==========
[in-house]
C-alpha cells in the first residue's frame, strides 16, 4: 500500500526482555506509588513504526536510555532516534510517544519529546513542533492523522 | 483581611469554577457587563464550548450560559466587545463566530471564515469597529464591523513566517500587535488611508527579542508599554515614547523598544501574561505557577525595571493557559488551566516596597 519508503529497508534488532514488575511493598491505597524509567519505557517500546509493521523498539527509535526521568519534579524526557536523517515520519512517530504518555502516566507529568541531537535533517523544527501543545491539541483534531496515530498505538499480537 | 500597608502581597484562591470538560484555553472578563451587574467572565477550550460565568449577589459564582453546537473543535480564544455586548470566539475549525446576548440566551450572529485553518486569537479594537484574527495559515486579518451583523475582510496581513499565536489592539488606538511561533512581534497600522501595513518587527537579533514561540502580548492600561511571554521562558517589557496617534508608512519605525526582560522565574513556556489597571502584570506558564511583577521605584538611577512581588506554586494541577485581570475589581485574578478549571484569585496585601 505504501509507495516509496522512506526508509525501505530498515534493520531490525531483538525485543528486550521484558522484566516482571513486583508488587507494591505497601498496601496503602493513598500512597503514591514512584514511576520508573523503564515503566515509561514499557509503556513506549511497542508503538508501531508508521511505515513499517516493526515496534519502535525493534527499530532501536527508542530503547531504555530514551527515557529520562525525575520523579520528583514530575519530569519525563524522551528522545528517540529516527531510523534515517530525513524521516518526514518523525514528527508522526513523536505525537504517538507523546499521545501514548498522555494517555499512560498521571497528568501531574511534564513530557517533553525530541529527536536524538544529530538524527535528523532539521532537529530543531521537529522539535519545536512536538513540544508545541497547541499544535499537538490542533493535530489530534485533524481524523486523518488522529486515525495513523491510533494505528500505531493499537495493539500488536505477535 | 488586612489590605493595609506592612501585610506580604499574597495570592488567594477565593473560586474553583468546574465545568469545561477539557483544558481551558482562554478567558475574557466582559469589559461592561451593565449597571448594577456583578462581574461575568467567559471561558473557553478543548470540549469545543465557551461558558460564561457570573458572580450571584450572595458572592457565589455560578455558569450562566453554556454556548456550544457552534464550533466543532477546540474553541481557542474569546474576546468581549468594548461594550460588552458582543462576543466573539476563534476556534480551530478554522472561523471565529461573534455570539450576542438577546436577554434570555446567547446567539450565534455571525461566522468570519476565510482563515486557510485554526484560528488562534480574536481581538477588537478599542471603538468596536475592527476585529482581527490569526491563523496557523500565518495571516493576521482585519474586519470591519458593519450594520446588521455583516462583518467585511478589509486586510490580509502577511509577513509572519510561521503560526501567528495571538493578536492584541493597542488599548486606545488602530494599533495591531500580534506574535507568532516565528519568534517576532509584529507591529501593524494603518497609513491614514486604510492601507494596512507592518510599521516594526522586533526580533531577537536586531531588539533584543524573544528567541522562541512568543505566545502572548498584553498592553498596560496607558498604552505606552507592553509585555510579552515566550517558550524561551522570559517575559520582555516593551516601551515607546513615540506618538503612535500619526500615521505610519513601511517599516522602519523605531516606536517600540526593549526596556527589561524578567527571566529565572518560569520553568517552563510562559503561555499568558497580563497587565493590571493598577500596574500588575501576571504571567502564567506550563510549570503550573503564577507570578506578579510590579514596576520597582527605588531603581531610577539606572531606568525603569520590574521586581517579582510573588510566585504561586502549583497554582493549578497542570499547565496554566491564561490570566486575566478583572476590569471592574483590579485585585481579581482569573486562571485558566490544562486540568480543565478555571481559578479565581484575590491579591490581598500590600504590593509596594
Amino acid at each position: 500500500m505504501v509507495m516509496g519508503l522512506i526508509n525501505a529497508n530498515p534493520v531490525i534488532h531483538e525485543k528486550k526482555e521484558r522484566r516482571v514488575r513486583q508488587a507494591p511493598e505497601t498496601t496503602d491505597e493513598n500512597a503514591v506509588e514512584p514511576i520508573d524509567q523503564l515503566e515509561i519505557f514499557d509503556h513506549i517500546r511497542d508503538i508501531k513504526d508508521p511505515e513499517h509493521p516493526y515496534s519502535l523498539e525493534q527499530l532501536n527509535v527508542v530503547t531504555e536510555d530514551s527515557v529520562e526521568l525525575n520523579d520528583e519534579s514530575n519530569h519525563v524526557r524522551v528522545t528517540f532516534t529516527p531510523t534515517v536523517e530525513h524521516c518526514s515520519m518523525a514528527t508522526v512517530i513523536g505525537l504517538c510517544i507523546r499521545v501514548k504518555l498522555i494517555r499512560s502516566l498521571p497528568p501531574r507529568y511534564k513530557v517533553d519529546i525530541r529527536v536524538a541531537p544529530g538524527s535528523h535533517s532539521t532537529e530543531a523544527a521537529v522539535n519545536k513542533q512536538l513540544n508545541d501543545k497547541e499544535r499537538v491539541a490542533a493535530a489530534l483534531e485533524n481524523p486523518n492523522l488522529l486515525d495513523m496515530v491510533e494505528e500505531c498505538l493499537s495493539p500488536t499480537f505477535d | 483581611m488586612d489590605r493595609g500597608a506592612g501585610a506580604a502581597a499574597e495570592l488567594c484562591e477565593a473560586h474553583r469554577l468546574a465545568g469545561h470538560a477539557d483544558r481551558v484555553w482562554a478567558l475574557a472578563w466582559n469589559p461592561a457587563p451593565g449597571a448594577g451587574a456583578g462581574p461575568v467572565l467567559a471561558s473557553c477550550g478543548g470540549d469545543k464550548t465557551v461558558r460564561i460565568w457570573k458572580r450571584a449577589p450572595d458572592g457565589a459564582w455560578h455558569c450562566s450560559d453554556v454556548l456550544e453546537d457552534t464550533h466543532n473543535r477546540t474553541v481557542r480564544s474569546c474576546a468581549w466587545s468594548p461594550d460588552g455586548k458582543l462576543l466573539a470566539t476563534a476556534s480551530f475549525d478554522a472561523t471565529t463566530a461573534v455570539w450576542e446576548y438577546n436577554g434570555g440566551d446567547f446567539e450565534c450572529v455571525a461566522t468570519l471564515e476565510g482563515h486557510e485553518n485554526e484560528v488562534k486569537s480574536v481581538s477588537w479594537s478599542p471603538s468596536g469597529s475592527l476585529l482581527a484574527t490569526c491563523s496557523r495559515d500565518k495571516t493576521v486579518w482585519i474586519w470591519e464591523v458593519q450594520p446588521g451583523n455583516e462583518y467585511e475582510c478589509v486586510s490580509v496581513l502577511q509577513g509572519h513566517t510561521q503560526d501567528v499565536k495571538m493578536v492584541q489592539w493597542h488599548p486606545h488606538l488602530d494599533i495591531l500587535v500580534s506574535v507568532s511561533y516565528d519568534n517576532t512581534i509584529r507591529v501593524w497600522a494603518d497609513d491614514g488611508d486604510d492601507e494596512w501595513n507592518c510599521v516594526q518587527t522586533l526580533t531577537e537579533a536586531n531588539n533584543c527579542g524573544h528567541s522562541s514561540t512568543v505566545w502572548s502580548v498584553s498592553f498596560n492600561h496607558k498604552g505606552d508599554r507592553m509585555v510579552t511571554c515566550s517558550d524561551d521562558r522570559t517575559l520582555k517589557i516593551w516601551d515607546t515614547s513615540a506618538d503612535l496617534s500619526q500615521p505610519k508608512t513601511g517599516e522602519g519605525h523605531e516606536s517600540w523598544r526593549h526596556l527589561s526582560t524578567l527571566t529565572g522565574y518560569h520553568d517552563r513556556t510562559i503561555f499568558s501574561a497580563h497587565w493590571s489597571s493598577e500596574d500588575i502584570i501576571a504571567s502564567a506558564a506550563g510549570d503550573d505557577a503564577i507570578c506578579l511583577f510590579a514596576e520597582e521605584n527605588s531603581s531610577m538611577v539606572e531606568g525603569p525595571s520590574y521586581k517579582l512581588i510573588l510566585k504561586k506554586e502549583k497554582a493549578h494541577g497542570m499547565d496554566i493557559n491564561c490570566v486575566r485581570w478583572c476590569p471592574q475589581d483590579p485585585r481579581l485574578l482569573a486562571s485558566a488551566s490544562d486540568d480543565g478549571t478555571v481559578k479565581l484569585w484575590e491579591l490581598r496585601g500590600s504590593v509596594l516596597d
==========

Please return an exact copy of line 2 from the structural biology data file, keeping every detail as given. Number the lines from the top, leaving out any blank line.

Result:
C-alpha cells in the first residue's frame, strides 16, 4: 500500500526482555506509588513504526536510555532516534510517544519529546513542533492523522 | 483581611469554577457587563464550548450560559466587545463566530471564515469597529464591523513566517500587535488611508527579542508599554515614547523598544501574561505557577525595571493557559488551566516596597 519508503529497508534488532514488575511493598491505597524509567519505557517500546509493521523498539527509535526521568519534579524526557536523517515520519512517530504518555502516566507529568541531537535533517523544527501543545491539541483534531496515530498505538499480537 | 500597608502581597484562591470538560484555553472578563451587574467572565477550550460565568449577589459564582453546537473543535480564544455586548470566539475549525446576548440566551450572529485553518486569537479594537484574527495559515486579518451583523475582510496581513499565536489592539488606538511561533512581534497600522501595513518587527537579533514561540502580548492600561511571554521562558517589557496617534508608512519605525526582560522565574513556556489597571502584570506558564511583577521605584538611577512581588506554586494541577485581570475589581485574578478549571484569585496585601 505504501509507495516509496522512506526508509525501505530498515534493520531490525531483538525485543528486550521484558522484566516482571513486583508488587507494591505497601498496601496503602493513598500512597503514591514512584514511576520508573523503564515503566515509561514499557509503556513506549511497542508503538508501531508508521511505515513499517516493526515496534519502535525493534527499530532501536527508542530503547531504555530514551527515557529520562525525575520523579520528583514530575519530569519525563524522551528522545528517540529516527531510523534515517530525513524521516518526514518523525514528527508522526513523536505525537504517538507523546499521545501514548498522555494517555499512560498521571497528568501531574511534564513530557517533553525530541529527536536524538544529530538524527535528523532539521532537529530543531521537529522539535519545536512536538513540544508545541497547541499544535499537538490542533493535530489530534485533524481524523486523518488522529486515525495513523491510533494505528500505531493499537495493539500488536505477535 | 488586612489590605493595609506592612501585610506580604499574597495570592488567594477565593473560586474553583468546574465545568469545561477539557483544558481551558482562554478567558475574557466582559469589559461592561451593565449597571448594577456583578462581574461575568467567559471561558473557553478543548470540549469545543465557551461558558460564561457570573458572580450571584450572595458572592457565589455560578455558569450562566453554556454556548456550544457552534464550533466543532477546540474553541481557542474569546474576546468581549468594548461594550460588552458582543462576543466573539476563534476556534480551530478554522472561523471565529461573534455570539450576542438577546436577554434570555446567547446567539450565534455571525461566522468570519476565510482563515486557510485554526484560528488562534480574536481581538477588537478599542471603538468596536475592527476585529482581527490569526491563523496557523500565518495571516493576521482585519474586519470591519458593519450594520446588521455583516462583518467585511478589509486586510490580509502577511509577513509572519510561521503560526501567528495571538493578536492584541493597542488599548486606545488602530494599533495591531500580534506574535507568532516565528519568534517576532509584529507591529501593524494603518497609513491614514486604510492601507494596512507592518510599521516594526522586533526580533531577537536586531531588539533584543524573544528567541522562541512568543505566545502572548498584553498592553498596560496607558498604552505606552507592553509585555510579552515566550517558550524561551522570559517575559520582555516593551516601551515607546513615540506618538503612535500619526500615521505610519513601511517599516522602519523605531516606536517600540526593549526596556527589561524578567527571566529565572518560569520553568517552563510562559503561555499568558497580563497587565493590571493598577500596574500588575501576571504571567502564567506550563510549570503550573503564577507570578506578579510590579514596576520597582527605588531603581531610577539606572531606568525603569520590574521586581517579582510573588510566585504561586502549583497554582493549578497542570499547565496554566491564561490570566486575566478583572476590569471592574483590579485585585481579581482569573486562571485558566490544562486540568480543565478555571481559578479565581484575590491579591490581598500590600504590593509596594